The fired showrunner sued AMC in December over tens of millions of dollars in allegedly owed contingent fees. The basis of the lawsuit is that AMC made a sweetheart deal licensing the show to itself, and thanks to AMC’s claimed deficit of $49 million, the plaintiffs aren’t seeing any profits.
In New York Supreme Court in February, AMC denied the allegations without getting into much detail about why it saw Darabont’s lawsuit as a loser. But new court documents submitted in a sure-to-be-eventual discovery period indicate how this lawsuit is going to be fought.
As part of discovery, Darabont’s lawyers want access to AMC’s other TV deals, including those concerning Mad Men and Breaking Bad. Plaintiffs are seeking information such as license agreements, projections and Nielsen ratings because they believe it will inform a “fair market value” of The Walking Dead and thus, what AMC might have received had they paid an unaffiliated studio for the right to broadcast the zombie series.
AMC objects, and after casually tossing in a note that it has paid close to $3 million for Darabont’s work on the first two seasons of The Walking Dead, speaks about why it sees such highly sensitive documents as irrelevant to the dispute.
Specifically, AMC addresses the “imputed license fee” set up to pay profit participants on The Walking Dead. It’s a formula that the plaintiffs see as a sham “clearly designed to ensure plaintiffs never see that first dollar” of profits, but in AMC’s eyes, it’s an express part of the contract in determining how to calculate Darabont’s backend.
“Here, the Parties agreed that AMC Studios would have the right to ‘specify’ this imputed license fee, so long as it was no less than what AMC Studios credited to other Series contingent participants,” says AMC’s motion brief (read here). “The parties later agreed that this imputed license fee and the remainder of Plaintiffs’ MAGR [“Modified Adjusted Gross Receipts”] definition would be subject to good faith negotiation ‘within customary basic cable television industry parameters consistent with AMC’s business practices and [Darabont’s] stature in the basic cable television industry as of [January 10,2011].’ ”
The argument that it’s AMC Studios’ right to specify the imputed license fee appears to be the one that the defendant hopes will doom Darabont’s self-dealing claim.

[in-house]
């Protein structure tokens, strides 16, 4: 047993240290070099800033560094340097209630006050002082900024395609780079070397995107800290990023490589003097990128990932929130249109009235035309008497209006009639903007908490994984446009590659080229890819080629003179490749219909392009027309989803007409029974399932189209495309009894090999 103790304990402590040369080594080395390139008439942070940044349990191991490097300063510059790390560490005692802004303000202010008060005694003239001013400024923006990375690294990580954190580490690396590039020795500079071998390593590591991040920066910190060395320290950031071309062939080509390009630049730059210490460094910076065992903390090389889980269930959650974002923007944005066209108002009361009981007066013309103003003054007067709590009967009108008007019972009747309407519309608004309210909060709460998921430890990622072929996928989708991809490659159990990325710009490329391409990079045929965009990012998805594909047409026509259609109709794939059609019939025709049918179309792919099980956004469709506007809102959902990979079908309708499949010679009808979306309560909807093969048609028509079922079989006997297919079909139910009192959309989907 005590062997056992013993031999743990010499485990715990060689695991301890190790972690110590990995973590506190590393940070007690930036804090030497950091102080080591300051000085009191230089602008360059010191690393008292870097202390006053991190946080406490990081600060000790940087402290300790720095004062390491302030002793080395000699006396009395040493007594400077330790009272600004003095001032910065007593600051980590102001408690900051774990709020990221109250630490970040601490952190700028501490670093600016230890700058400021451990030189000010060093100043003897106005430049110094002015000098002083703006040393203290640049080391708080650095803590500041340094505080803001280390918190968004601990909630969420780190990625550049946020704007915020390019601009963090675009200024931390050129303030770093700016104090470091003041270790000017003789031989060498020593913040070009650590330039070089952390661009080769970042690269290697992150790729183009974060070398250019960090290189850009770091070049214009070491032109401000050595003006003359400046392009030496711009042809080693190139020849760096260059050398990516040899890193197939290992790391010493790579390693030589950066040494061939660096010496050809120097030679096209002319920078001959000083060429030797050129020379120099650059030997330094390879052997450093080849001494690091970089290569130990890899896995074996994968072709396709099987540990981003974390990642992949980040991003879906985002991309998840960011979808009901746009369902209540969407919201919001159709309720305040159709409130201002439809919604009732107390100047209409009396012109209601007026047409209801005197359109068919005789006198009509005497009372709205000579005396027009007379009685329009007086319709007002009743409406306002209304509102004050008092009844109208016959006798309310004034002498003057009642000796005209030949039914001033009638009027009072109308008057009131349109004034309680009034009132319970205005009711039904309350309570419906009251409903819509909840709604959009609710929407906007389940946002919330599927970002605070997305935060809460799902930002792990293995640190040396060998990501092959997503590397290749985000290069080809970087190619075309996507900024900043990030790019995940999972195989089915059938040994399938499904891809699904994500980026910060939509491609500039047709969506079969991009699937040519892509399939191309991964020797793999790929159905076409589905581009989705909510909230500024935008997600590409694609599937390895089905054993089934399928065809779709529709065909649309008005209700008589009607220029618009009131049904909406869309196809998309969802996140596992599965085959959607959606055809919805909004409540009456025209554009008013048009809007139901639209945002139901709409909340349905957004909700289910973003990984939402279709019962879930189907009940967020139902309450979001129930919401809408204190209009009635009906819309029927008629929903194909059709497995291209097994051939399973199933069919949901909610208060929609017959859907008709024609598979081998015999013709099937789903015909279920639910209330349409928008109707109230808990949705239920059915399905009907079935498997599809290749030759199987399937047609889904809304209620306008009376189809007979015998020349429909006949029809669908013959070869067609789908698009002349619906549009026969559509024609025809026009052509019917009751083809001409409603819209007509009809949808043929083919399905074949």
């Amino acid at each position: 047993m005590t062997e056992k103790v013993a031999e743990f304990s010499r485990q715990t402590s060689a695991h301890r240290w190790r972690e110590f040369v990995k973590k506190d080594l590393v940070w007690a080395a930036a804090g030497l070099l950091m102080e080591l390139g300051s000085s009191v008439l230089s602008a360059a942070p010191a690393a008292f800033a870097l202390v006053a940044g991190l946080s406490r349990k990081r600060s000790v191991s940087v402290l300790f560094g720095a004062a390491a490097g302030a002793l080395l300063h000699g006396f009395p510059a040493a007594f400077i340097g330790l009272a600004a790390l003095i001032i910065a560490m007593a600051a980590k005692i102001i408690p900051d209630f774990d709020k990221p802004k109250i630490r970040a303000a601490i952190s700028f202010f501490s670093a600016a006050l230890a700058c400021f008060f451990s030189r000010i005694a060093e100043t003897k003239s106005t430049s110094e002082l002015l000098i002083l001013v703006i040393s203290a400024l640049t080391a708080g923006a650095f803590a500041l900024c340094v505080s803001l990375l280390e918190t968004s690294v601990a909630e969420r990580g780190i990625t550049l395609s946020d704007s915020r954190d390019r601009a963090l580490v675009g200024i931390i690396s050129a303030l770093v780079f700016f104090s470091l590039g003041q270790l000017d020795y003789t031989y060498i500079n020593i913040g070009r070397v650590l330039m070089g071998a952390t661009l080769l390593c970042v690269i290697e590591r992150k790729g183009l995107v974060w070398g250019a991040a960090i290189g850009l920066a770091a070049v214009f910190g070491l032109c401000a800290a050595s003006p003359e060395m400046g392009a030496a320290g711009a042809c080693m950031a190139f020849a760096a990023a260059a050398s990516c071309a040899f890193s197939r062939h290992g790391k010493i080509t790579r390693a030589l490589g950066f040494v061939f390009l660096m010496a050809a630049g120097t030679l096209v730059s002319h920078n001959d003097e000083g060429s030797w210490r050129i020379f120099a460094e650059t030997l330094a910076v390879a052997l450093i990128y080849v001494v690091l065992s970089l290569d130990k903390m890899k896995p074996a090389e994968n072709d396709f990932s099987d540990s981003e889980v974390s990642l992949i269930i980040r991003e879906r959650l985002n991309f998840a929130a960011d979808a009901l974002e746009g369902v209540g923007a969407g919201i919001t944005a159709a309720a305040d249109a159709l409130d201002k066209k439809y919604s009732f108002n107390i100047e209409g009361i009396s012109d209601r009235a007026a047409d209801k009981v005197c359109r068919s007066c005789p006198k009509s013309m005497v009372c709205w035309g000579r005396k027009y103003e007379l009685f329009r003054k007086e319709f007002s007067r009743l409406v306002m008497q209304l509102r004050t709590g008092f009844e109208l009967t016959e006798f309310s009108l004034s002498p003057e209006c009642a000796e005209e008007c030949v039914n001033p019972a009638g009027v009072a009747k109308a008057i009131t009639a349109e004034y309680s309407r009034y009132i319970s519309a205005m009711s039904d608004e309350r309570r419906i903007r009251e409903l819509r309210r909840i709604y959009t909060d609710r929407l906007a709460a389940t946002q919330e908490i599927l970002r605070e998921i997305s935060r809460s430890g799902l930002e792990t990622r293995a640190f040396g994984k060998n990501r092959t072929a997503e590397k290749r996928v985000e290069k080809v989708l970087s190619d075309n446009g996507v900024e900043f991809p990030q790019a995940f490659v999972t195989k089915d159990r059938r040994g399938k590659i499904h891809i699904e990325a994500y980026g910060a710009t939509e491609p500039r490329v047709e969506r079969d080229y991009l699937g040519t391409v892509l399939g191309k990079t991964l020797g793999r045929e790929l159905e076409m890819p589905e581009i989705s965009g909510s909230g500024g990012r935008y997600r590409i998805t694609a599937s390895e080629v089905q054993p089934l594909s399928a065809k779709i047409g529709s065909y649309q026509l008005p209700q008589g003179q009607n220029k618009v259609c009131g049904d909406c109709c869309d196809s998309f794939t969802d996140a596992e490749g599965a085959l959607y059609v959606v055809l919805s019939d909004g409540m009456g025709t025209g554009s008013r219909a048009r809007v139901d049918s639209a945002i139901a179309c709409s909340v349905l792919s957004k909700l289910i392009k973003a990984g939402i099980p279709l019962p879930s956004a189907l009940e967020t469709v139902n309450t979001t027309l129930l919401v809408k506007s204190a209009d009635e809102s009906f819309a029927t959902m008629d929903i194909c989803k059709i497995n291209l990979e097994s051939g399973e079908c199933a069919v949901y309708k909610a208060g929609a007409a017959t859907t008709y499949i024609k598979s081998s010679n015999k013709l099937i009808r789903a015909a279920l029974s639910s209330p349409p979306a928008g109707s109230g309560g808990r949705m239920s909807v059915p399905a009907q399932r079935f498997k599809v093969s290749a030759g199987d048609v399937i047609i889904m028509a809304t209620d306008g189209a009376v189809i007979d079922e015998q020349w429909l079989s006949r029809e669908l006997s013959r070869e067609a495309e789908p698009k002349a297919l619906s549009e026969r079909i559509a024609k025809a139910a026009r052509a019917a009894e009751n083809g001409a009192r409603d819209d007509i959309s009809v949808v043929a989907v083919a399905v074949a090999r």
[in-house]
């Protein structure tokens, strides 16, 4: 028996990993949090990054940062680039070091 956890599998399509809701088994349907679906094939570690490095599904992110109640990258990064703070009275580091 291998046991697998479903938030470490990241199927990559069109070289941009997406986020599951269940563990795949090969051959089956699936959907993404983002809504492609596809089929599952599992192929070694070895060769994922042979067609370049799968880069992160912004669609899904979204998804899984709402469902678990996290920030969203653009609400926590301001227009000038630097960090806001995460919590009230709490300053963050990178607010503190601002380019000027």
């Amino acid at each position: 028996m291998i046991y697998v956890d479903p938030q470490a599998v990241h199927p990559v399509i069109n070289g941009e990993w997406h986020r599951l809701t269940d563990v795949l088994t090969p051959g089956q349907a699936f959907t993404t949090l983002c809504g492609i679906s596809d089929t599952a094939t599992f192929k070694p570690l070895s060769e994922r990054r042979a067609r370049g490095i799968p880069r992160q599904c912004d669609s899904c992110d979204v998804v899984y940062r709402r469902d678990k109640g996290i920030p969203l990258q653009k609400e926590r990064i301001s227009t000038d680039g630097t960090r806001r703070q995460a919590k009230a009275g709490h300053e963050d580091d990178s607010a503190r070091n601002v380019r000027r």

Lest there be any doubt, AMC’s lawyers add that Darabont’s push for information about Mad Men, Breaking Bad and other shows is “irrelevant for the same reasons Plaintiffs’ underlying claims fail: the Parties’ Agreements contradict Plaintiffs’ claim that Defendants were obligated to meet some nebulous ‘fair market value’ standard in connection with licensing the Series to AMC Channel. Those Agreements instead state that AMC would ‘specify an imputed license fee in connection with AMC’s license and rights to exhibit the Series on AMC and its related services.'”
AMC continues that in past negotiations with Darabont’s reps to get the above contract language, it had to promise that it would not charge any distribution fees in connection with the imputed fee. Having divulged the $3 million that Darabont got for two seasons of Walking Dead work, AMC reveals another nugget — that the worth of this supposed “give” on AMC’s part is $7.2 million.
UPDATED: And just like that, Darabont’s side is reacting to what it contends is an attempt to argue “bizarre contract interpretations during what should be a routine discovery dispute.”
On Monday, plaintiffs’ lawyers submitted a response (read here) that says that the “imputed license fee” must contractually be comparable to the fee achieved in negotiations between AMC and an unaffiliated studio for the right to broadcast a series — with emphasis — “comparable to” Walking Dead. They say the affiliated company provision isn’t superseded by the “imputed license fee” provision and argue that the value of Walking Dead is relevant.
“AMC’s sham ‘negotiations’ with itself never complied with its contractual duties to Plaintiffs,” says the opposition letter. “The value of a series is of course highly relevant in any arms-length negotiations. … What AMC Network gave and obtained ‘in similar transactions with unrelated third party distributors for comparable programs’ is not only relevant to Plaintiffs’ claims, it is foundational. … If AMC was correct that the imputed license fee was separate from and unconstrained by the Affiliated Company Provision, AMC could simply have imputed a license fee to the Series of $1 per episode, as long as it equally ripped off every other participant on the Series. However, the imputed license fee is expressly governed by the Affiliated Company Provision.”